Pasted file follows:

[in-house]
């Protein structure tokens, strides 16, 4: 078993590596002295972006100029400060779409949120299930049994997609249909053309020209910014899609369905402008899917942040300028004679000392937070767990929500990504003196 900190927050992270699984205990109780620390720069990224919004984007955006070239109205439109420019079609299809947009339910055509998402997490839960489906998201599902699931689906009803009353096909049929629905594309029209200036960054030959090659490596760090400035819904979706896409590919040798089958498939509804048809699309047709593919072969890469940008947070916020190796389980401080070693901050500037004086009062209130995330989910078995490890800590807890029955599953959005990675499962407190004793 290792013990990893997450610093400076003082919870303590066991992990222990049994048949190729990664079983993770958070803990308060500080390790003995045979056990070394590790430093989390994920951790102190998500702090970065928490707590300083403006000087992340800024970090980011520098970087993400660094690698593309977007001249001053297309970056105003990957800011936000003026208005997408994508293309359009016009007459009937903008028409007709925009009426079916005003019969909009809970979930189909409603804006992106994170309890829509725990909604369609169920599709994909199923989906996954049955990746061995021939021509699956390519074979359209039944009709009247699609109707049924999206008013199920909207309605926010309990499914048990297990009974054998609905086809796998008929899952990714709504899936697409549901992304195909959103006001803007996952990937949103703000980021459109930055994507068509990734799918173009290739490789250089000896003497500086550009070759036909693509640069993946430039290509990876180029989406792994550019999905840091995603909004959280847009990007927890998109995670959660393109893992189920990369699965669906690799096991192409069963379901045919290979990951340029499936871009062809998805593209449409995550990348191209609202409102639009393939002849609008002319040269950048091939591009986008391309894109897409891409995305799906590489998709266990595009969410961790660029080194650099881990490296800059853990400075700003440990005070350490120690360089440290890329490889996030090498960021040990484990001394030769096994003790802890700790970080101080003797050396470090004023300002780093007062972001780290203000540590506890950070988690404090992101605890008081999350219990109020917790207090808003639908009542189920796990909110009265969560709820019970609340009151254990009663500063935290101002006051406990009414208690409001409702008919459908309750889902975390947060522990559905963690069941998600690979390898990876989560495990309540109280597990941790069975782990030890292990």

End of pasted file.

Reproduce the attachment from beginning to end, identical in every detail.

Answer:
[in-house]
């Protein structure tokens, strides 16, 4: 078993590596002295972006100029400060779409949120299930049994997609249909053309020209910014899609369905402008899917942040300028004679000392937070767990929500990504003196 900190927050992270699984205990109780620390720069990224919004984007955006070239109205439109420019079609299809947009339910055509998402997490839960489906998201599902699931689906009803009353096909049929629905594309029209200036960054030959090659490596760090400035819904979706896409590919040798089958498939509804048809699309047709593919072969890469940008947070916020190796389980401080070693901050500037004086009062209130995330989910078995490890800590807890029955599953959005990675499962407190004793 290792013990990893997450610093400076003082919870303590066991992990222990049994048949190729990664079983993770958070803990308060500080390790003995045979056990070394590790430093989390994920951790102190998500702090970065928490707590300083403006000087992340800024970090980011520098970087993400660094690698593309977007001249001053297309970056105003990957800011936000003026208005997408994508293309359009016009007459009937903008028409007709925009009426079916005003019969909009809970979930189909409603804006992106994170309890829509725990909604369609169920599709994909199923989906996954049955990746061995021939021509699956390519074979359209039944009709009247699609109707049924999206008013199920909207309605926010309990499914048990297990009974054998609905086809796998008929899952990714709504899936697409549901992304195909959103006001803007996952990937949103703000980021459109930055994507068509990734799918173009290739490789250089000896003497500086550009070759036909693509640069993946430039290509990876180029989406792994550019999905840091995603909004959280847009990007927890998109995670959660393109893992189920990369699965669906690799096991192409069963379901045919290979990951340029499936871009062809998805593209449409995550990348191209609202409102639009393939002849609008002319040269950048091939591009986008391309894109897409891409995305799906590489998709266990595009969410961790660029080194650099881990490296800059853990400075700003440990005070350490120690360089440290890329490889996030090498960021040990484990001394030769096994003790802890700790970080101080003797050396470090004023300002780093007062972001780290203000540590506890950070988690404090992101605890008081999350219990109020917790207090808003639908009542189920796990909110009265969560709820019970609340009151254990009663500063935290101002006051406990009414208690409001409702008919459908309750889902975390947060522990559905963690069941998600690979390898990876989560495990309540109280597990941790069975782990030890292990």